Jim - I think about 50% of the time I played Audiosurf I spend marvelling at the ways in which the tracks formed form the music, and the other 50% of the time getting annoyed because the game mode wasn't helping me enjoy the music. I've not persisted with Audiosurf as much as you guys, and that because I feel there's a real disconnect for most of what I'm doing.

Kieron - Well, the biggest connect is kicking Alec and John's skinny asses.

John - I beat Kieron and Alec's Wuthering Heights score on my *fourth* go at the game. Which proves I'm best.

Jim - Perhaps that's another issue for me then: high score battles aren't usually what i get a kick out of.

John - I think that's a reason why I'm very impressed with Audiosurf. VERY few games ever engage me with high scores. The last one I can think of is Zoo Keeper. That sort of willy waving never normally grabs me. But with AS, my willy's a waving.

Jim - And in the game?

Alec - So why does the high score mechanic engross here, but not in The Club?

Kieron - Well, the high score mechanism worked for me fine on the Club. It's you guys who had problems with it. [An incorrect statement - the group's shared concern was the presentation, not the idea - RPS Hivemind-at-large]. I'm very much fine with the oldest skool high score chasing. But I also think it's kind of only part of what A-surf is about. There's that exploratory side of it too – exploring your record collection and seeing what they turn out like.

Jim - Which is tied into what we did talk about with the club, which was the payout for playing thing, with Audiosurf the payout is the track itself.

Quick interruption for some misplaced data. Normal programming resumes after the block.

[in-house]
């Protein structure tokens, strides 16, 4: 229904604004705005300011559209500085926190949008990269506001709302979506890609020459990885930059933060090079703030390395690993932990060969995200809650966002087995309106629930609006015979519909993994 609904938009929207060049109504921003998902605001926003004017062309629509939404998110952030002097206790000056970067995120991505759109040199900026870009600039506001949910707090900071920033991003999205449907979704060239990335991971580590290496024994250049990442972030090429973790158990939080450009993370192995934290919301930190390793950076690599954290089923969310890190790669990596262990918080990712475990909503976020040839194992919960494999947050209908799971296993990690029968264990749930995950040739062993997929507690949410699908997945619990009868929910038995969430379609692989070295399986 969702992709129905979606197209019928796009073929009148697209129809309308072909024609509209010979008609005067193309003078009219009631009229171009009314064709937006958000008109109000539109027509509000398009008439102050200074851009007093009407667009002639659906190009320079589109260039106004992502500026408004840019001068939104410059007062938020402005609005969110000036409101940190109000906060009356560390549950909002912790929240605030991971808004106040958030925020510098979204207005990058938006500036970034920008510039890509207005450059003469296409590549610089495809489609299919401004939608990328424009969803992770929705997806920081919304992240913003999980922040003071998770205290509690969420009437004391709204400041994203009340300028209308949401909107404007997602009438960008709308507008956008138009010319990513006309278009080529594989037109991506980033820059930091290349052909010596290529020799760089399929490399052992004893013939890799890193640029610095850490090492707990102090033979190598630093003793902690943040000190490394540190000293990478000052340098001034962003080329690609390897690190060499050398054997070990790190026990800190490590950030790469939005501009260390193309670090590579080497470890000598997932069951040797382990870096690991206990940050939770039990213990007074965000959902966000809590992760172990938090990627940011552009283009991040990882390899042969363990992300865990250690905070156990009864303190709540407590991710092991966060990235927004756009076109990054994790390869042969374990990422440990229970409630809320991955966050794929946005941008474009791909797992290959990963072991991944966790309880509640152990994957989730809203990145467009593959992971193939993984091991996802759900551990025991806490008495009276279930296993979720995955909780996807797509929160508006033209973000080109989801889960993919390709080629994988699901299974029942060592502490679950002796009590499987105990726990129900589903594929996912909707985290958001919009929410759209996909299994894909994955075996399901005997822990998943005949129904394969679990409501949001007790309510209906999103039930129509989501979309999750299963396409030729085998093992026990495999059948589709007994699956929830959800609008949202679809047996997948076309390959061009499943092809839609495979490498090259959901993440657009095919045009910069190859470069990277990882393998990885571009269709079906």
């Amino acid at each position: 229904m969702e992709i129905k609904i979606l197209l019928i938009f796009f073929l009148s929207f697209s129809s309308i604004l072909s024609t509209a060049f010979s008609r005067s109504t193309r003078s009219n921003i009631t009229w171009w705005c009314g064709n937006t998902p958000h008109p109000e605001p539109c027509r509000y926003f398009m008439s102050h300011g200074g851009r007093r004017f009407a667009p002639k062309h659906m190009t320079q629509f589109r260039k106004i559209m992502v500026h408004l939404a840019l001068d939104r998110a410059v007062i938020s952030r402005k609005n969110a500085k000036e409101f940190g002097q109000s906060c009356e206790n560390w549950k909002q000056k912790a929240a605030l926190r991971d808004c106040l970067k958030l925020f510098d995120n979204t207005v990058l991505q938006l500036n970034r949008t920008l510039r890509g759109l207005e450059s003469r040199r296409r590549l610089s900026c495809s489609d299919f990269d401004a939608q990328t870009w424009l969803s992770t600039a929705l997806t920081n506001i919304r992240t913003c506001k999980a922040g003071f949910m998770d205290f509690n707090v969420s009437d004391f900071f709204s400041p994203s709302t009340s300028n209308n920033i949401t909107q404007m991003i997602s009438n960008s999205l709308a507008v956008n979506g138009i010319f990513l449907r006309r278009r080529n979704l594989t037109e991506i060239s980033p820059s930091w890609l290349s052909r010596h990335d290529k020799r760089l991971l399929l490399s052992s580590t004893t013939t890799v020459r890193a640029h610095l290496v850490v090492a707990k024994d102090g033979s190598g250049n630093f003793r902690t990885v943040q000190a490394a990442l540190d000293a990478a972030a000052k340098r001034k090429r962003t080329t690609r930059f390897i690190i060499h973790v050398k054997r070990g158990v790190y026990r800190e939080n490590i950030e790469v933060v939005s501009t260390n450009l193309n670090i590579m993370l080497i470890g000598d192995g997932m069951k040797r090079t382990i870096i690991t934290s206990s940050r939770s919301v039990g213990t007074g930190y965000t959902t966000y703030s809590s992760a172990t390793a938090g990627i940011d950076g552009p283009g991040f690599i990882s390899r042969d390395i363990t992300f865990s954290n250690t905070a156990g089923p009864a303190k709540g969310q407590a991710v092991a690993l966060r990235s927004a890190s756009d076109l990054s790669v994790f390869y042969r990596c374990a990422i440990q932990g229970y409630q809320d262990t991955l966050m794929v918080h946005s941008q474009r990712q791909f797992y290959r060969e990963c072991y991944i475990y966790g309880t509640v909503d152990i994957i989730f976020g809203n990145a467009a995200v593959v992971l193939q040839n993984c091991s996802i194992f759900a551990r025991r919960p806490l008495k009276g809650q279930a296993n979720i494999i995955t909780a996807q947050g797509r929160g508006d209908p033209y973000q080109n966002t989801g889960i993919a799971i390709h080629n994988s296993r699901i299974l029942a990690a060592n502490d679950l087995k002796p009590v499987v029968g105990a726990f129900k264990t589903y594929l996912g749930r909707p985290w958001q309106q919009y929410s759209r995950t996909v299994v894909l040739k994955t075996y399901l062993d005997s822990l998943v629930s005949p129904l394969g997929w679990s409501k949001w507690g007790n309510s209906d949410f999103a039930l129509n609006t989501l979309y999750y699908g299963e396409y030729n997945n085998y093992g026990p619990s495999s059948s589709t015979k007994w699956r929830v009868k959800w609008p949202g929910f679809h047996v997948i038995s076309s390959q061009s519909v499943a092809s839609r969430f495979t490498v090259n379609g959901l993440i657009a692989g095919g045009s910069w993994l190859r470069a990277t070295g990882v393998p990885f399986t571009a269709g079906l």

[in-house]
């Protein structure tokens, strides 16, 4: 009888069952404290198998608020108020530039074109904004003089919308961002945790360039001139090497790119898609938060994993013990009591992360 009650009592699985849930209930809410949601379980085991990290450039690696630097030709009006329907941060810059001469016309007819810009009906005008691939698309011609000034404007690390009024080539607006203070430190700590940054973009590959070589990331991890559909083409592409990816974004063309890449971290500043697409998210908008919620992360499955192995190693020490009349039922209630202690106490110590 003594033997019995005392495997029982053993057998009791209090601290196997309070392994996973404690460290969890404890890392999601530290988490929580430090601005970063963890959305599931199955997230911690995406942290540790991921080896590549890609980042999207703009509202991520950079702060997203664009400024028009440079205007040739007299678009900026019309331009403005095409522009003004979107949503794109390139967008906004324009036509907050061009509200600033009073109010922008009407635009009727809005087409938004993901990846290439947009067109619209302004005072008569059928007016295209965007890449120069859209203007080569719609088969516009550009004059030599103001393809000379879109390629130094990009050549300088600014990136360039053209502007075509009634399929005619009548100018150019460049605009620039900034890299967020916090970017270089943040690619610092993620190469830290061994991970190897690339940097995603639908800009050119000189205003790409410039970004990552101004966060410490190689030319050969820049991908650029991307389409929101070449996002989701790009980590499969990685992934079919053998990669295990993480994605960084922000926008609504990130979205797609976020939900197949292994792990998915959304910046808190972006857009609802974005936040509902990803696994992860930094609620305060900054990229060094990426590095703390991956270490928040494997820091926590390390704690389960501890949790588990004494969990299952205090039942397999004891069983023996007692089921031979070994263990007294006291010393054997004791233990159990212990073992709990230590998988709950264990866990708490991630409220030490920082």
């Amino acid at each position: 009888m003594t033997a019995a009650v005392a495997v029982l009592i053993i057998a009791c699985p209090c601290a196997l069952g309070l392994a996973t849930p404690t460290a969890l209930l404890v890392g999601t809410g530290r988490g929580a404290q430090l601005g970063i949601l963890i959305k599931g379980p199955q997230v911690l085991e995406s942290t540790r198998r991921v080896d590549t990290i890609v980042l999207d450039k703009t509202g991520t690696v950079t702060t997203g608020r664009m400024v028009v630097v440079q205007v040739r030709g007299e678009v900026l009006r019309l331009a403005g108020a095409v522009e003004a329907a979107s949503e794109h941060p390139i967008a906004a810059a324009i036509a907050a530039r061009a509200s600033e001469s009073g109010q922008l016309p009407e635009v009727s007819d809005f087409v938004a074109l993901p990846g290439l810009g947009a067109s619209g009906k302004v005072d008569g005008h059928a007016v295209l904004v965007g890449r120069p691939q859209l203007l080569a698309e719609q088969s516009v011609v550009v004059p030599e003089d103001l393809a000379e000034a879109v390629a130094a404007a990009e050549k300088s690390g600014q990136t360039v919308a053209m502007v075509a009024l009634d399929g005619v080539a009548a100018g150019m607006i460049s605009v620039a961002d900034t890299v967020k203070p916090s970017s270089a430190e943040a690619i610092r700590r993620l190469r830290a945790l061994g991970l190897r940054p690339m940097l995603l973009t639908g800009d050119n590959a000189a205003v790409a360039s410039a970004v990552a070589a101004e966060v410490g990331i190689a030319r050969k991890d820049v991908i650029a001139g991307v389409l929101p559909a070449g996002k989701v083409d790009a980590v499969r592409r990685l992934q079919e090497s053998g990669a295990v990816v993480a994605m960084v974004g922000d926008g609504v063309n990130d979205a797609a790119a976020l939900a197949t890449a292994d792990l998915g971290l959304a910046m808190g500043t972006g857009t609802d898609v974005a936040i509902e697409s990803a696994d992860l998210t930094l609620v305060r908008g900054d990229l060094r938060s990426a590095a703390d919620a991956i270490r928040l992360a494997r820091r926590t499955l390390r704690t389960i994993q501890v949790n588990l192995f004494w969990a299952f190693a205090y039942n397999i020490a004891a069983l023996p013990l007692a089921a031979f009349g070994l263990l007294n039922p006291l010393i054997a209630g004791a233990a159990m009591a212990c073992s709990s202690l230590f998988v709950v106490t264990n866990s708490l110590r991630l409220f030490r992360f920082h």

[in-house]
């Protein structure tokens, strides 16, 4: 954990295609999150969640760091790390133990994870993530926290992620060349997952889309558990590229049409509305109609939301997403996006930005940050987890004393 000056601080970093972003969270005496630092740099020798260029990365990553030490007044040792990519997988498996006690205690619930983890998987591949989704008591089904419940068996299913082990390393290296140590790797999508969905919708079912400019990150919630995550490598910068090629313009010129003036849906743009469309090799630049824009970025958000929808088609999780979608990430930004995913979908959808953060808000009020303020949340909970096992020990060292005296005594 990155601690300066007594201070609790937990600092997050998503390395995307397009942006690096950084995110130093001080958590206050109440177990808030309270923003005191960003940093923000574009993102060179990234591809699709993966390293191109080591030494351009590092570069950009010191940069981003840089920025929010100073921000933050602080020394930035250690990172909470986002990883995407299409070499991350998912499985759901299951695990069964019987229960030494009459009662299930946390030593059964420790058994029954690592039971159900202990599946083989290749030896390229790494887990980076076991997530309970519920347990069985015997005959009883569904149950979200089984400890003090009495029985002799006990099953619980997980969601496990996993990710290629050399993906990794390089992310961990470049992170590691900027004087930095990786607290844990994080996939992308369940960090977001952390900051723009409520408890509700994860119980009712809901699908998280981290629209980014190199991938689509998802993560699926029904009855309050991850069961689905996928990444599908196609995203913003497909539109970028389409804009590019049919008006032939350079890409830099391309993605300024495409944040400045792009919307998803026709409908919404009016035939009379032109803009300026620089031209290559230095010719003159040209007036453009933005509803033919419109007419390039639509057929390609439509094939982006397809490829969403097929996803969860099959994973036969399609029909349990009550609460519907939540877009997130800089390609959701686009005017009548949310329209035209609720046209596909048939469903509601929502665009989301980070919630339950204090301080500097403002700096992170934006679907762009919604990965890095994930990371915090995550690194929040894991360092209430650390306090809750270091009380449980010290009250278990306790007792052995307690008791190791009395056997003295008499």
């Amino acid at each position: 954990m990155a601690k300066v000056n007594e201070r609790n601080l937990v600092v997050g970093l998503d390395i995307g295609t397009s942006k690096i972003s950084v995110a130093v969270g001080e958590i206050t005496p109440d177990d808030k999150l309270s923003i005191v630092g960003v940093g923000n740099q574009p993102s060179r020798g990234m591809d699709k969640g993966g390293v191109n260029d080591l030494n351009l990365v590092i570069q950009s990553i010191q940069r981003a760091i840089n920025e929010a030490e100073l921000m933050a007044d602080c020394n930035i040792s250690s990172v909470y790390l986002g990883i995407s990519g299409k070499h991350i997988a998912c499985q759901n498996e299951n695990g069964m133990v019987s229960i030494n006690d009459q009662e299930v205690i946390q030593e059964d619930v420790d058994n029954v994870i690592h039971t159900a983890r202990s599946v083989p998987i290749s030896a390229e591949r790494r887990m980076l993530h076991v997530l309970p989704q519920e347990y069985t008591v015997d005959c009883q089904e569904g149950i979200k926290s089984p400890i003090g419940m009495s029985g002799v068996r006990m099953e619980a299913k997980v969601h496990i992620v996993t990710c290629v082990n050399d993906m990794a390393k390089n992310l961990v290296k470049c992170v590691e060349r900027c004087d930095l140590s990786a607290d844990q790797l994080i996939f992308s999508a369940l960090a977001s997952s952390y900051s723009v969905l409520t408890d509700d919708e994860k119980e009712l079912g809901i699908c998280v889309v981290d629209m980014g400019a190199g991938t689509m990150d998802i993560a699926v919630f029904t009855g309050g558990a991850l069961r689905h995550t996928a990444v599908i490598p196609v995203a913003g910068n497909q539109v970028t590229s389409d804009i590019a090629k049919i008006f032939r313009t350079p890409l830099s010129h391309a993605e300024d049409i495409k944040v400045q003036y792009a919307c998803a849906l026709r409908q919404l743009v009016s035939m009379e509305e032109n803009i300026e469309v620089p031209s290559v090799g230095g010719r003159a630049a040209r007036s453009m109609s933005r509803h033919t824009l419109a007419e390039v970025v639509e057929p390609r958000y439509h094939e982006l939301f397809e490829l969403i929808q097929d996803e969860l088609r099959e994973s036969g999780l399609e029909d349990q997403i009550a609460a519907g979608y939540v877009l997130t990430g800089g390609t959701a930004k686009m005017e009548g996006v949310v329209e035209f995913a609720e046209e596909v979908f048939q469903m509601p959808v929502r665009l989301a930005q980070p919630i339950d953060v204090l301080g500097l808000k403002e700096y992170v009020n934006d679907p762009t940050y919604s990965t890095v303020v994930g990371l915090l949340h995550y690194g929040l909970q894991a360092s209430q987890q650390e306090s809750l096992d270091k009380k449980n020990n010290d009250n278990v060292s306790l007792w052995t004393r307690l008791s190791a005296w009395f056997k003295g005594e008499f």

John - It's peculiarly rewarding when you put in a song that generates a loop. That's a stupid thing to feel pleased about, but feel pleased I do.

Kieron - Exactly - the way I see Audiosurf's future is something people return to and dabble with. I mean, I wouldn't be surprised if the Devs do patches to change bits of the visualiser. So when they release a patch, people drag it out again. It's not going to be something people play for months. And, for a fiver, it's got no reason to be.

Jim - yeah, there's a whiff of game alchemy to it.

Alec - I suspect it has the perpetuity of Peggle. Whenever I'm not sure what to do for 10 minutes, I pull up audiosurf and try a new song. Or am I deluded? Is this a gimmick I'll grow tired of?

John - I really wish you could make a playlist for that. I'd like to play an album, for instance. Or line up the best Steinman tracks.

Kieron - I think you'd drive yourself mad thinking about the future in games.

Jim - it's a fucking awesome gimmick, to be honest

Kieron - Gimmicks are awesome. They've got a bad name. And, yeah, that you have to put all your songs in a folder to play a series is a little bit unfortunate. As is being unable to just select "Play last song" or whatever from a list.

John - Was anyone surprised when it didn't win the IGF top award?

Kieron - I wasn't. It's the sort of game which your can reduce down to its parts and it becomes less than its sum. On a personal poll though, I'd have chosen it above Crayon Physics.

Jim - no, World of Goo and Crayon Physics are more valuable to me, I think. Audiosurf was justly rewarded.

John - I was really hoping for World of Goo or Crayon Physics too. But part of me thinks that Audiosurf has achieved more than those two games. It's achieved an accessibility and immediacy that few games manage.